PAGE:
The new catchphrases of the Central and Eastern European (CEE) real estate market are beginning to fall into place. The core markets of Poland, the Czech Republic, Slovakia and (to a lesser degree perhaps) Hungary can no longer be so easily tossed into the CEE mix, prime product in Prague or Warsaw is as good as or better an investment than that in many Western European capitals.
So far, growing investor sentiment and the deals that arise from it are giving these phrases some genuine credence. “At the moment, there is appetite for very good quality prime real estate in the Czech Republic, Poland and Slovakia,” said Alessandro Bronda, head of global property investor solutions at Aberdeen Asset Management in Brussels.
The same cannot be said of CEE countries such as Croatia, Romania, Bulgaria and Ukraine, where Bronda sees the only potential dealmakers being opportunistic investors who are offered a big discount. Though he does not know of a big deal in the works in any of those countries, he insists it would not be a surprise if one took place.
Projections for investment into Czech commercial real estate this year exceed €1 billion, an increase on the almost €800 million invested in 2010. But after the liquidity crises experienced by German open-ended funds, traditionally a dominant investor in the region, the question arises as to where the new investment is going to come from.
Risk vs. return
While some of the largest international investors are putting money back into property, the consensus is that the core CE markets are too small for US, Middle Eastern and Asian investment funds to consider. According to Bronda, it is not only about size but due to the fact that the return outlook for these markets simply is not good enough.
In Aberdeen’s five-year projected returns, the average total return of the Czech market is 8.1 percent, a figure that does not come up to the company’s hurdle rate — the minimum return balanced against market risk. But while Aberdeen would not recommend buying Czech property, the company does have assets in the country as a result of its ownership of the liquidated Degi funds, which contain properties such as The Park in Prague 4–Chodov.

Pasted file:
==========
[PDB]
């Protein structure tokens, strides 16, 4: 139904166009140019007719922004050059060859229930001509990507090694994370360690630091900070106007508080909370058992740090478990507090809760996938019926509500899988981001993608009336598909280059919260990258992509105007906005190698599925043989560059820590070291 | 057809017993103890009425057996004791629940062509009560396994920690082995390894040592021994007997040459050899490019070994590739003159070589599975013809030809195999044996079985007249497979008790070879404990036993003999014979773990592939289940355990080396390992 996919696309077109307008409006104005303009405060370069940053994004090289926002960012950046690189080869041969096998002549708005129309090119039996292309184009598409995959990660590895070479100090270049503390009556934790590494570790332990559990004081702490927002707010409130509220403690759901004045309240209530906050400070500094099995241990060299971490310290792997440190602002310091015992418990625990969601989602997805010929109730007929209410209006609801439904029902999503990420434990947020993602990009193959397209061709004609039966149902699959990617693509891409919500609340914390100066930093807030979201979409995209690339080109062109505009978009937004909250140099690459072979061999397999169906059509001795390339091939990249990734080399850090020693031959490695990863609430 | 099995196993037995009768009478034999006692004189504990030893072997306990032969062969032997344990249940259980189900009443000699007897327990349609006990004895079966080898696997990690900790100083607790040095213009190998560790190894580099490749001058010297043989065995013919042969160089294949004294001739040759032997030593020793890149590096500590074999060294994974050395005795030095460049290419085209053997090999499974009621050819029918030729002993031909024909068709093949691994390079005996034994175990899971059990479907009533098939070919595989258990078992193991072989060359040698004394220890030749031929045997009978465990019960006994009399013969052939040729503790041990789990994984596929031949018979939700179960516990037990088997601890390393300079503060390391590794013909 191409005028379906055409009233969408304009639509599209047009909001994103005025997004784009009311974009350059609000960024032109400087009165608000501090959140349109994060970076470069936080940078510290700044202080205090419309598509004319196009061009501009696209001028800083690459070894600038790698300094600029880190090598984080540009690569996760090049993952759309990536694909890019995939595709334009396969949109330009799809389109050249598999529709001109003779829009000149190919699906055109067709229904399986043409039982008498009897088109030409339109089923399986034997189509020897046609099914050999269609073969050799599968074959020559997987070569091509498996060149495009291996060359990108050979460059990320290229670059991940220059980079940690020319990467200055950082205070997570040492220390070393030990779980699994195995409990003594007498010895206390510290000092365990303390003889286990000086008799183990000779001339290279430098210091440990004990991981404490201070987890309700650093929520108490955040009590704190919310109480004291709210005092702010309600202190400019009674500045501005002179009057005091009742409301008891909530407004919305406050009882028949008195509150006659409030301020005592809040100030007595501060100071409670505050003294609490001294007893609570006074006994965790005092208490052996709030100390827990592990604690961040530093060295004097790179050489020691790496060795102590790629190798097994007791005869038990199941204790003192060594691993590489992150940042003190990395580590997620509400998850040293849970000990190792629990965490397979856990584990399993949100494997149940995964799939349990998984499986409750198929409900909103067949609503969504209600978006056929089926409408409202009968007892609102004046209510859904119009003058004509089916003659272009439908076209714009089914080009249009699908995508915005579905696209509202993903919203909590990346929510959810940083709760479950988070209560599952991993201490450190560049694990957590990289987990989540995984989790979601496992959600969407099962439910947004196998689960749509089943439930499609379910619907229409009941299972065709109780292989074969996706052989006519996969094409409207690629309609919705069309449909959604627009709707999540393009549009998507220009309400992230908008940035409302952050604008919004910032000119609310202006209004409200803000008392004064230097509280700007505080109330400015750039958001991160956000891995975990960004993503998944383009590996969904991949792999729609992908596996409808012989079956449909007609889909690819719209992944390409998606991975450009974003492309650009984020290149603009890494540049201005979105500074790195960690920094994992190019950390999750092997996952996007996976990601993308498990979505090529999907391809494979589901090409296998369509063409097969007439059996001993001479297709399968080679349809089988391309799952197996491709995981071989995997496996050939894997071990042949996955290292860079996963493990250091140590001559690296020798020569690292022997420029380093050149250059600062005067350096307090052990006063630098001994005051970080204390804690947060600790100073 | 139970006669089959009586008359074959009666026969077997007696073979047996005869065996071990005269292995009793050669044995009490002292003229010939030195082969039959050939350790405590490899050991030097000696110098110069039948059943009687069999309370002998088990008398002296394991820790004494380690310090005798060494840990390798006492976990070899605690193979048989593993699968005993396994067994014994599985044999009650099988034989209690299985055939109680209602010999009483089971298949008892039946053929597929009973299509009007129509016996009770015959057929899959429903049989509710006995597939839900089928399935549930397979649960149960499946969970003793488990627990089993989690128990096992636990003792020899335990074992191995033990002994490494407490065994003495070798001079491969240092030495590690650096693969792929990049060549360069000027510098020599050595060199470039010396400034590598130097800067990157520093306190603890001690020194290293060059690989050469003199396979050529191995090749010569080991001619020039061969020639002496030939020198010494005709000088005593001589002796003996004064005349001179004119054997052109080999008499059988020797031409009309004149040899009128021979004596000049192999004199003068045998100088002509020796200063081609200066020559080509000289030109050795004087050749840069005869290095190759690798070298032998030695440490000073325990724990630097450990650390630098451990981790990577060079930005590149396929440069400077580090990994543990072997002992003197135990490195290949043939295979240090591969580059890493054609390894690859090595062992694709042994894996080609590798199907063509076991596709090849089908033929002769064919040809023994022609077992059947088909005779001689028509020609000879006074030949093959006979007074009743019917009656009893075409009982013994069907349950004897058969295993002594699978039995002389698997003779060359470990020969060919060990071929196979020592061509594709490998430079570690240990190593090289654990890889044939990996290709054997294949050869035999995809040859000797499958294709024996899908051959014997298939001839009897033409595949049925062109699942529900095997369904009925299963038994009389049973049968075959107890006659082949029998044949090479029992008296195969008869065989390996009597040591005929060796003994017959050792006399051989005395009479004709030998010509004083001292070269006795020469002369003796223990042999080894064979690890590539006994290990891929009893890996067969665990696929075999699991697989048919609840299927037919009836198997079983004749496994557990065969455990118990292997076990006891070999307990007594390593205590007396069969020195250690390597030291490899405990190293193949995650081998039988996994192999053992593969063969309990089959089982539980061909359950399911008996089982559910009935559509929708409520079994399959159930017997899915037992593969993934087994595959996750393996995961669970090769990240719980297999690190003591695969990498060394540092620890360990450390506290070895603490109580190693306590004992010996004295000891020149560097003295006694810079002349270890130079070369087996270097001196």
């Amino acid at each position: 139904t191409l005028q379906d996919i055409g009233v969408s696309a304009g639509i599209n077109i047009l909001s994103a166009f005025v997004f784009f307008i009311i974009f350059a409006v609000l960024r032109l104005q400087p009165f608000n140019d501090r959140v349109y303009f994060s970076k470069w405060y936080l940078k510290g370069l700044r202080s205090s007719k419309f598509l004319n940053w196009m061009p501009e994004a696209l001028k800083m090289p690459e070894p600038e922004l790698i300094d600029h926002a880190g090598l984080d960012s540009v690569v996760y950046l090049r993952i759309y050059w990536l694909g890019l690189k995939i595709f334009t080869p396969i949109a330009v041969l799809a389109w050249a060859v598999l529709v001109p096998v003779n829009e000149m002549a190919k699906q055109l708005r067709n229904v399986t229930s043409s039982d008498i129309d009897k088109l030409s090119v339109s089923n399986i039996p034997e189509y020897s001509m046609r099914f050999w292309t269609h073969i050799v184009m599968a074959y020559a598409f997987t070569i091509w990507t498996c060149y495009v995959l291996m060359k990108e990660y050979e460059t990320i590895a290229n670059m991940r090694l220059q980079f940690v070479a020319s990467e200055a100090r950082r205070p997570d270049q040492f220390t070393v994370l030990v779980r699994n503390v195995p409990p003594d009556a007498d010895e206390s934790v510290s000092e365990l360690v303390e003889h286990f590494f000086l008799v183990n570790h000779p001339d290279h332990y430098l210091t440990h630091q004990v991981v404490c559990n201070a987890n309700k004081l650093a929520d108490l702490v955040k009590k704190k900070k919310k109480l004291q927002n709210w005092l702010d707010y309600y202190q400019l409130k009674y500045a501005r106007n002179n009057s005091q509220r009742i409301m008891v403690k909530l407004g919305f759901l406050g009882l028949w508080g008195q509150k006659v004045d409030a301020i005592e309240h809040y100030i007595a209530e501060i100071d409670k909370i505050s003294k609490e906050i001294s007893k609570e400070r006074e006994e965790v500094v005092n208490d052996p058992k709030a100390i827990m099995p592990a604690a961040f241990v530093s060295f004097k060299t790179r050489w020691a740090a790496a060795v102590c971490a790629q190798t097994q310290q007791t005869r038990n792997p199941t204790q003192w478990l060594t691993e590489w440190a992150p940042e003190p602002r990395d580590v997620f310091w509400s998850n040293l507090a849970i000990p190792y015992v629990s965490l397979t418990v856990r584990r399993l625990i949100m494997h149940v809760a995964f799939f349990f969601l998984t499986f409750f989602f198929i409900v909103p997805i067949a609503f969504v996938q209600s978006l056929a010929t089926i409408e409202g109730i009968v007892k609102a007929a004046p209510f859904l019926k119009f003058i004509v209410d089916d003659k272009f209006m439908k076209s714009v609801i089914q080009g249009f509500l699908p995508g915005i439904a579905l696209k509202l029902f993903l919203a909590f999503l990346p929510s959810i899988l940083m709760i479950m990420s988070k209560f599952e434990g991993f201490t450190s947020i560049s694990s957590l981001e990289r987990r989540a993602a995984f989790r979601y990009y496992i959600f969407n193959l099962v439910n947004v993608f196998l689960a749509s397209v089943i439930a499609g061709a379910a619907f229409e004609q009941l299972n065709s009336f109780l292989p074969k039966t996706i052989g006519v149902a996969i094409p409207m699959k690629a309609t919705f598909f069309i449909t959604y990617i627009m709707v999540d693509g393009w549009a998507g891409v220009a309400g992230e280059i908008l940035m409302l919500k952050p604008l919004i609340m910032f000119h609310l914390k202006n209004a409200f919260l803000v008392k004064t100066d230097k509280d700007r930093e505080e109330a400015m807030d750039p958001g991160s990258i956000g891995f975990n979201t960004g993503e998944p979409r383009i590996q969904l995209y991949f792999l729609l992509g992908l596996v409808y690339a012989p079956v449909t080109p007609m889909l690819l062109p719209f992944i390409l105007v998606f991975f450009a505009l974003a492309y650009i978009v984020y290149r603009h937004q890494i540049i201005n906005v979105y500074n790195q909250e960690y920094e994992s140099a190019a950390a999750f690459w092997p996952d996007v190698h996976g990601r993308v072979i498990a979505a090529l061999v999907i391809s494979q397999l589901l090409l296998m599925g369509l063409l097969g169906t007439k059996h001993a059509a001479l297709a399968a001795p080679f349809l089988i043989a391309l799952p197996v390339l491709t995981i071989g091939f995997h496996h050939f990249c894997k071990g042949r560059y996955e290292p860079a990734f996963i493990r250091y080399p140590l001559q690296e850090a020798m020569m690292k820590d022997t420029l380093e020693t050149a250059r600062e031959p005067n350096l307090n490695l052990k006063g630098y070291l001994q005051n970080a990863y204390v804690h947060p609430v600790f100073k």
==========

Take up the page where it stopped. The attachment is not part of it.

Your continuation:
Bronda told Czech Position that Aberdeen is looking to transfer the Degi assets to new funds rather than selling them. This way the company will retain the management fees involved in the properties. A report from the MIPIM property fair in Cannes in March in Property EU had a comment from Aberdeen head of property Andrew Smith regarding “selling the assets to a new, tax-efficient vehicle targeting institutional investors,” on which the company was waiting for approval from the German financial supervisory body Bafin.
German holding pattern
And is the formerly leading role of the Germans a thing of the past? Not necessarily, says associate director/head of capital markets at CB Richard Ellis in Prague, Stuart Bloomfield, who points to a change in the kind of German fund that will be active on the market.
“The German open-ended funds are still in a state of re-assessing and re-raising their levels of liquidity to a level that they will be comfortable with,” Bloomfield told Czech Position, adding that the funds that are hoping to reopen have to be prepared for investors that want to get their money out immediately.
‘They would like to invest and the nearest, comfortably stable markets to their own are Poland and the Czech Republic’
“They have to build up their redemptions to a higher level. It would be a disaster for them to reopen and have to close again. They have to have enough liquidity so they can weather the initial storm when they reopen.”
The German funds likely to be active on the Czech and Polish markets are more closed funds and special funds (Spezialfonds), which will look at individual opportunities, particularly prime, well-leased and long-leased properties.
“So the dominance the Germans had over the market before and during the crisis is not really the case anymore. They are still there, they can buy — but for the special funds and the closed-ended funds,” Bloomfield said.
Broader range of sources
Other investors gaining a higher profile here include UK fund managers, as well as Spanish and French funds such as AXA. Bloomfield also cited potential investment from the east, not only from Russian capital but from a country like Greece.
“There is equity there that can be spent. Their domestic markets are still not very stable. They would like to invest and the nearest, comfortably stable markets to their own are Poland and the Czech Republic. Then you have the next tier — Hungary and Slovakia, which are leading up to a more stable situation,” Bloomfield said.
Ultimately, investment conditions are improving along with the economic outlook. Bronda sees Poland as the superior market, not only for its larger size and liquidity, but for the fact that it requires more growth to catch up with the EU average than the Czech Republic does. The only negative he sees for the region is the weak demographic projections that group CEE together with Germany and Japan as one of the few places with a population in decline.
For real estate though, Bronda says this factor might not be too influential. “When you invest in property you often target the main cities, so countrywide population decline doesn’t necessarily play a role if the cities continue to create jobs.”